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Where The Btrfs Performance Is At Today

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  • Where The Btrfs Performance Is At Today

    Phoronix: Where The Btrfs Performance Is At Today

    With MeeGo using Btrfs by default, Canonical making plans for Btrfs in as soon as Ubuntu 10.10, and Novell now pushing Btrfs in openSUSE, among other milestones for this advanced Linux file-system, we decided to see where the Btrfs performance is now at with the Linux 2.6.35 kernel that's currently in development. We compare the Btrfs performance to EXT4 and see how some of the different mount options are affecting the file-system's performance in different benchmarks.

    Phoronix, Linux Hardware Reviews, Linux hardware benchmarks, Linux server benchmarks, Linux benchmarking, Desktop Linux, Linux performance, Open Source graphics, Linux How To, Ubuntu benchmarks, Ubuntu hardware, Phoronix Test Suite

  • #2
    Maybe you should also make a benchmark that shows how much more CPU is used when compressing.


    • #3
      Originally posted by article
      With the Flexible IO Tester, Btrfs was faster than EXT4 with each using their default mount options by a difference of 31%. This lead expanded to 64% with the compression support.
      Maybe I'm missing something, but the graph shows the opposite?


      • #4
        Originally posted by ttxdragon View Post
        Maybe I'm missing something, but the graph shows the opposite?

        in the graphics it's also explained that "fewer are better"

        Thanks for the tests !

        btw: Michael could you please make some tests in the future with noatime, relatime enabled ?

        afaik in some distribution relatime should be the default

        few people (regular users) should need access time updates & this also might help to speed up filesystem (write) performance to some degree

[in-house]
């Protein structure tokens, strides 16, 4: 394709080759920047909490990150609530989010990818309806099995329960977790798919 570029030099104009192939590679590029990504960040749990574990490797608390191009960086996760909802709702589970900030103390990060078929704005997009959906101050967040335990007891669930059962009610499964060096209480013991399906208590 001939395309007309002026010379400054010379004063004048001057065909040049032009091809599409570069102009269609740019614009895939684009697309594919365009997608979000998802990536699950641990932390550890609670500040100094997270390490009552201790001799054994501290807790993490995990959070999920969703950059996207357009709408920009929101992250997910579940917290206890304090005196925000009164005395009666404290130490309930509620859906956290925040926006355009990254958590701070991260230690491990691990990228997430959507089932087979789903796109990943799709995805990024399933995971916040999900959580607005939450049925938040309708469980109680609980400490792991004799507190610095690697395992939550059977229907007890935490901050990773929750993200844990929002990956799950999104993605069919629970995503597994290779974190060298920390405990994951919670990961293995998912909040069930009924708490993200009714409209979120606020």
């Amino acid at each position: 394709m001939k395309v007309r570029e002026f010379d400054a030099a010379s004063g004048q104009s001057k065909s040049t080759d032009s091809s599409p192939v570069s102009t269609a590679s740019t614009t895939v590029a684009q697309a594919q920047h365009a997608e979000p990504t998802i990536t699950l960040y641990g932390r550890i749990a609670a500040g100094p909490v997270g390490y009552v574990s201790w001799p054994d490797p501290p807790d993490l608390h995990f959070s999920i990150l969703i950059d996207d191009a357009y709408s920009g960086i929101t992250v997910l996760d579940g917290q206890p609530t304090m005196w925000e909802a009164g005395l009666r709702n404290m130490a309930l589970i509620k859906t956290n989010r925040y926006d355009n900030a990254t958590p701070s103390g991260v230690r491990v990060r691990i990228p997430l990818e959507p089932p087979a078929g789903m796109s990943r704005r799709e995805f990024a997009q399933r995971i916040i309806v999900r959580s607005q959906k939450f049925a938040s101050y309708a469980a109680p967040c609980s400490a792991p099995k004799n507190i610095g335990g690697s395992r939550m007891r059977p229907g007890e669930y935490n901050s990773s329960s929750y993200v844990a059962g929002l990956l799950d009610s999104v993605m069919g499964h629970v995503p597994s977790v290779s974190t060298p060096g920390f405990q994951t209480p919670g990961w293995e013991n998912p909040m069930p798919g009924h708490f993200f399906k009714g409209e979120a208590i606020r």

• #5
          The btrfs wiki is outdated, just like Wikipedia english.

          EXT4 should be the mixed-gap between the old and the new. So how far away is btrfs from replacing EXT4?


          • #6
            Interesting results. Indeed I also suspect some performance impact on btrfs compress mode at least.
            Also, I would be curious about the outcome with at least two additional kernel versions: stable vanilla (2.6.34) and development (2.6.35-rc2 or better current git head).



            • #7
              I would love some file system tests which include a) cpu usage and b) LUKS encryption.


              • #8
                More info needed

                I like the quick comprehensive overview of the article. A few things which are interesting would be: CPU usage, Disk utilisation (iostat -x) to give some reference as to where the bottlenecks are and if big improvements are to be expected.
                And perhaps most interesting to 'nocow' without the 'compress' because I suspect that compress has an averse effect when not using COW semantics (because the newly written data after compression may be larger or smaller than the old data leading requiring possibly complex workarounds).

                But otherwise a nice quick "where are we now" update.

                (And the Flexible IO Tester conclusion doesn't match the graph's description, but others already reported that)


                • #9
                  So it's probably a good idea to stay away from BTRFS for web/email/database servers. Everything else seems fine.

                  It would be nice to include some real world tests, like creating and copying files around, boot time, etc.


                  • #10
                    Originally posted by devius View Post
                    So it's probably a good idea to stay away from BTRFS for web/email/database servers. Everything else seems fine.
                    Well you probably want to use btrfs for the main system only the performance sensitive data partitions are probably better served using something like ext4, at least for the time being. But for many servers performance is not that critical and they too are possibly interested in advanced btrfs features like compression, data checksumming, snapshots and per-file raid like logic (at least for the filesystem metadata as that makes most of the FS more fault tolerant than ext4 could).